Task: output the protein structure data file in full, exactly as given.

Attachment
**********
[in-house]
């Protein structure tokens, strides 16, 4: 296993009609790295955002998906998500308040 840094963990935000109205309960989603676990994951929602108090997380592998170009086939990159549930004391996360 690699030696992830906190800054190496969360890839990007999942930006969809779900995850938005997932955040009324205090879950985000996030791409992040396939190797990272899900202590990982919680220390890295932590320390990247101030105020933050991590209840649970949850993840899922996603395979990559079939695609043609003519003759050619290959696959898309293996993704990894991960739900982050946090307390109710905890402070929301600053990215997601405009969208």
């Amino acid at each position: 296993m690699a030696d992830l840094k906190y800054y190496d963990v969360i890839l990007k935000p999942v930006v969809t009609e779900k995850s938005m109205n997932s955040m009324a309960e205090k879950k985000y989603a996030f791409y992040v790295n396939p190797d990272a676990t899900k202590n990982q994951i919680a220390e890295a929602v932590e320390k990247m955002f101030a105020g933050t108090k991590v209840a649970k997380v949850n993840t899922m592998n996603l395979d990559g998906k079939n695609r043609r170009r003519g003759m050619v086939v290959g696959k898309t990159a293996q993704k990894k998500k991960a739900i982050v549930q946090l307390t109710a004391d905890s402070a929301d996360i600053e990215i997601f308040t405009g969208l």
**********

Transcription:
[in-house]
């Protein structure tokens, strides 16, 4: 296993009609790295955002998906998500308040 840094963990935000109205309960989603676990994951929602108090997380592998170009086939990159549930004391996360 690699030696992830906190800054190496969360890839990007999942930006969809779900995850938005997932955040009324205090879950985000996030791409992040396939190797990272899900202590990982919680220390890295932590320390990247101030105020933050991590209840649970949850993840899922996603395979990559079939695609043609003519003759050619290959696959898309293996993704990894991960739900982050946090307390109710905890402070929301600053990215997601405009969208």
């Amino acid at each position: 296993m690699a030696d992830l840094k906190y800054y190496d963990v969360i890839l990007k935000p999942v930006v969809t009609e779900k995850s938005m109205n997932s955040m009324a309960e205090k879950k985000y989603a996030f791409y992040v790295n396939p190797d990272a676990t899900k202590n990982q994951i919680a220390e890295a929602v932590e320390k990247m955002f101030a105020g933050t108090k991590v209840a649970k997380v949850n993840t899922m592998n996603l395979d990559g998906k079939n695609r043609r170009r003519g003759m050619v086939v290959g696959k898309t990159a293996q993704k990894k998500k991960a739900i982050v549930q946090l307390t109710a004391d905890s402070a929301d996360i600053e990215i997601f308040t405009g969208l």